See, there’s this rancher who wanted to graze his cattle on publicly-owned lands. That’s fine. The government allows this. But thanks to Ronald Reagan, you have to pay a fee to do so. I don’t think that’s entirely unreasonable, but to me the rules here are simple: if you don’t want to pay a fee, don’t graze your cattle on that land. Well, this rancher wanted it both ways. He wanted to graze his cattle, but do it for free. The courts have constantly, since the 1980s, told him no, and told him repeatedly that he needed to pay the fees or face fines, and possible confiscation of his heard. He ignored them. The feds eventually showed up and started rounding up cows, and the next thing you know, there’s an armed militia threatening to murder them. The feds, not wanting a repeat of Waco, backed off.

This is a complex issue with many layers, or so we are told, but it really isn’t. This man was breaking the law. He’s been breaking it since the 1980s (thanks, Reagan!). He knew he faced legal consequences if the courts continued to rule against him, but he still broke the law. Now you can say it’s an unjust law. I can see the argument for that. You can say that breaking an unjust law is justifiable. I can see that, too. But if you break an unjust law, part of the deal is that you face the consequences. That’s what happened during much of the 1950s and 1960s with the Civil Rights movement. We never had Martin Luther King, Jr, show up with an armed militia and threaten to murder people if they don’t get their way.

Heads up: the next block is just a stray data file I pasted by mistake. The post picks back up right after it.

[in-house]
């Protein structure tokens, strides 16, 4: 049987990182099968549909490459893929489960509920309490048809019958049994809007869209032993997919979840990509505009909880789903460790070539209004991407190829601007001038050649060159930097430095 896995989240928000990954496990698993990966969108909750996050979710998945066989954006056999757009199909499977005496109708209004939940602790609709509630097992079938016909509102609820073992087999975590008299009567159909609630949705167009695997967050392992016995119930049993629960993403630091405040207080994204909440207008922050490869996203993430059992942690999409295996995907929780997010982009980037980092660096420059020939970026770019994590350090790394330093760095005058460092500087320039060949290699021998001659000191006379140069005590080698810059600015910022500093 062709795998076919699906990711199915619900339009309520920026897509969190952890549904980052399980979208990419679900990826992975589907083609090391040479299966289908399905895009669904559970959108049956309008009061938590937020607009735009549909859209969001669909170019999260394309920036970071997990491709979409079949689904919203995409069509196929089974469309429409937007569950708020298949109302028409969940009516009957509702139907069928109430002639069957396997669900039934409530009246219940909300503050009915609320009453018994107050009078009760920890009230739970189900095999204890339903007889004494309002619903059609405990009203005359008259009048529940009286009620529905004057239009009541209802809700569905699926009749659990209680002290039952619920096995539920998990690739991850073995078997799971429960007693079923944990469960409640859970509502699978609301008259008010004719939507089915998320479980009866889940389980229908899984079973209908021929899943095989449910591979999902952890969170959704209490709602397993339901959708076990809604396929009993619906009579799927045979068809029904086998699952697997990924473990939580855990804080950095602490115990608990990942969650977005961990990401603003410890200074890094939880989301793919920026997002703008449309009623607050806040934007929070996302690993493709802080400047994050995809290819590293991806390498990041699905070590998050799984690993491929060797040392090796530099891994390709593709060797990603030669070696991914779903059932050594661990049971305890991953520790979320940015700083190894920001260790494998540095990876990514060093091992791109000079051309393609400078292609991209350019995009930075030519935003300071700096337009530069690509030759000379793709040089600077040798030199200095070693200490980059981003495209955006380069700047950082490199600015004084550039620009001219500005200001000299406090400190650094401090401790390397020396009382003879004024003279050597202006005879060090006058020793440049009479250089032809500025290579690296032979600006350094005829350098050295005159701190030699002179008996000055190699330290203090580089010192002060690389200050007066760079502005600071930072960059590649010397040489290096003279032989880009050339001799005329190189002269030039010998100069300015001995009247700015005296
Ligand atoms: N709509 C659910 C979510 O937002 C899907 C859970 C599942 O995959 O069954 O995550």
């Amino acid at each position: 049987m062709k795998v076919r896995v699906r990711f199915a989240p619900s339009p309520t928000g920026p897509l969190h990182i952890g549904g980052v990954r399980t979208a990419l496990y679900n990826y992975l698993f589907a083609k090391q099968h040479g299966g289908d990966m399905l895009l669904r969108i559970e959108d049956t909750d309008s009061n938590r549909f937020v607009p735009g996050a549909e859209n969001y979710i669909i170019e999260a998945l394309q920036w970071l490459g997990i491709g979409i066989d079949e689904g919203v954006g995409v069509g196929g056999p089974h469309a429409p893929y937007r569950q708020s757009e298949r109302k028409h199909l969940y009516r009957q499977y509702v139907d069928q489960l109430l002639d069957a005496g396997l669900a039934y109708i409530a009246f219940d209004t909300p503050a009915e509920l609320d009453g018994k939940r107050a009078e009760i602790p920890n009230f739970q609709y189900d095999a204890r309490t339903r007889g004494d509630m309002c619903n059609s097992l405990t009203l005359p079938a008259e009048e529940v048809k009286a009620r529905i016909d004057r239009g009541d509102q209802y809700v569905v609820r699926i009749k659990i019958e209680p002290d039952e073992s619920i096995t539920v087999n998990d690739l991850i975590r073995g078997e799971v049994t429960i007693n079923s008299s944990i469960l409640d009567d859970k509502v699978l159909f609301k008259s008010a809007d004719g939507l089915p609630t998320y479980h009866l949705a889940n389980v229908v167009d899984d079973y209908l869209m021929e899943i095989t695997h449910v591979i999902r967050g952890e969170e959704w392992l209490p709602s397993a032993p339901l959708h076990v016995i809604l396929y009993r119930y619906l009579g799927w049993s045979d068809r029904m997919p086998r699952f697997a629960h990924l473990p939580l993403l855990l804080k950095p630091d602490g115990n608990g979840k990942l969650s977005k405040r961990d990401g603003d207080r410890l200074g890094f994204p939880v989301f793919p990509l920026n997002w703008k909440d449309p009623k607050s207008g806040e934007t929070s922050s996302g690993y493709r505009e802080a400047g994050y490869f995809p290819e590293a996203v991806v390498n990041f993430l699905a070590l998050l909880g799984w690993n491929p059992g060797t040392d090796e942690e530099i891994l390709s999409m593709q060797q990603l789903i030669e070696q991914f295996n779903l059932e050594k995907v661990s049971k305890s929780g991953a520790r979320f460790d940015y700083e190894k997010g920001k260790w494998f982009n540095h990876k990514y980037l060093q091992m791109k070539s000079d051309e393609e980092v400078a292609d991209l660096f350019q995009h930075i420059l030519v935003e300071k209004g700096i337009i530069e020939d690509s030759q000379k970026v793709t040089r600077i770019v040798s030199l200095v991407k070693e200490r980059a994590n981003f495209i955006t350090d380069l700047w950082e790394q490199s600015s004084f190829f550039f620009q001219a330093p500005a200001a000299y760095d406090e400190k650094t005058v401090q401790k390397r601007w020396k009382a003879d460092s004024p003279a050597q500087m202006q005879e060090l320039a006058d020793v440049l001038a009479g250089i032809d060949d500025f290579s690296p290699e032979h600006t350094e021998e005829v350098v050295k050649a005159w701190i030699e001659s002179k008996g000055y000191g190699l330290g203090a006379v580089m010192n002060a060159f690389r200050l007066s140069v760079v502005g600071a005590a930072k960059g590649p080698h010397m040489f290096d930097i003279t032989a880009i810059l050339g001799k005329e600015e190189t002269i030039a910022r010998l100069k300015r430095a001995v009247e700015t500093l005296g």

In this country, if you don’t like the laws, there are mechanisms to change them. Those methods are good and acceptable, and if they don’t work, well, sucks to be you, but you just kind of have to accept it and go with it. What you aren’t allowed to do is threaten violence. You certainly aren’t allowed to use violence to force a change in the laws. We have a word for that.

So I have basically zero respect for this rancher, who at this point should be faced with either giving up a part of his herd or going to jail. I have zero respect for these armed militia douchebags who decided to take the law into their own hands. They should also be facing strict legal sanctions. Meantime their supporters are welcome to work through the system to get these laws changed. That’s the way a true patriot does it.

A Vaguely Annoyed Man Decided to Write Something for His Blog. What Happened Next Will Blow Your Mind.


Dear Upworthy;

You mean well. I know you mean well. But you’re just awful. Your gigantic click-bait headlines are terrible, and the stories they link to almost never live up to the hype.

The basic idea of your site-drawing people’s attention to positive stories that “the internet likes”, which might otherwise escape their notice-is a good one. I have no problem with that. But those headlines are so goddamn awful and over-the-top. My Facebook feed is just cluttered with them. And, generally, they just disappoint. I first encountered this when I clicked on a headline that said, something along the lines of “His First Five Sentences Are Interesting. The Next Two Blew My Mind. And Made Me a Little Sick”. It then linked to a Vlog Brother’s YouTube video about healthcare which was fairly interesting, but wasn’t all that great, and certainly wasn’t “mind blowing”.

And that’s the problem with Upworthy. They lack, for want of a better phrase, an “indoor voice”. Everything is described in superlatives. It’s click-bait and nothing but, and it’s oh so irritating.